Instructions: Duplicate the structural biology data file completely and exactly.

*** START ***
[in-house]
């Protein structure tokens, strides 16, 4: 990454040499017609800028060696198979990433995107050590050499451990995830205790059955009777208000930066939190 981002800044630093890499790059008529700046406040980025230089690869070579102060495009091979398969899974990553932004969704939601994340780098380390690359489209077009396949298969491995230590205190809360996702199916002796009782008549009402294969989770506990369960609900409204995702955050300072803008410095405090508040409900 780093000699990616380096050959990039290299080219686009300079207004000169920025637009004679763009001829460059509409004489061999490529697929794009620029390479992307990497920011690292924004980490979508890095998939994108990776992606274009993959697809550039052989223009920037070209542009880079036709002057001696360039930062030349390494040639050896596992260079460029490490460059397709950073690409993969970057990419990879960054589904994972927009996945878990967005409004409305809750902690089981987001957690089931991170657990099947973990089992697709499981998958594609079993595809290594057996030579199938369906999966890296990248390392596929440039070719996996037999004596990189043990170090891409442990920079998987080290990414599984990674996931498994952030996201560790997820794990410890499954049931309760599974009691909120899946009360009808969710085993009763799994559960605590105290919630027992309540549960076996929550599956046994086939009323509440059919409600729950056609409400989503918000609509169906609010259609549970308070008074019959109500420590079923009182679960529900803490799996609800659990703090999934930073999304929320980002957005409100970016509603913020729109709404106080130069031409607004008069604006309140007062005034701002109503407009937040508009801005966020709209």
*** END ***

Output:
[in-house]
């Protein structure tokens, strides 16, 4: 990454040499017609800028060696198979990433995107050590050499451990995830205790059955009777208000930066939190 981002800044630093890499790059008529700046406040980025230089690869070579102060495009091979398969899974990553932004969704939601994340780098380390690359489209077009396949298969491995230590205190809360996702199916002796009782008549009402294969989770506990369960609900409204995702955050300072803008410095405090508040409900 780093000699990616380096050959990039290299080219686009300079207004000169920025637009004679763009001829460059509409004489061999490529697929794009620029390479992307990497920011690292924004980490979508890095998939994108990776992606274009993959697809550039052989223009920037070209542009880079036709002057001696360039930062030349390494040639050896596992260079460029490490460059397709950073690409993969970057990419990879960054589904994972927009996945878990967005409004409305809750902690089981987001957690089931991170657990099947973990089992697709499981998958594609079993595809290594057996030579199938369906999966890296990248390392596929440039070719996996037999004596990189043990170090891409442990920079998987080290990414599984990674996931498994952030996201560790997820794990410890499954049931309760599974009691909120899946009360009808969710085993009763799994559960605590105290919630027992309540549960076996929550599956046994086939009323509440059919409600729950056609409400989503918000609509169906609010259609549970308070008074019959109500420590079923009182679960529900803490799996609800659990703090999934930073999304929320980002957005409100970016509603913020729109709404106080130069031409607004008069604006309140007062005034701002109503407009937040508009801005966020709209």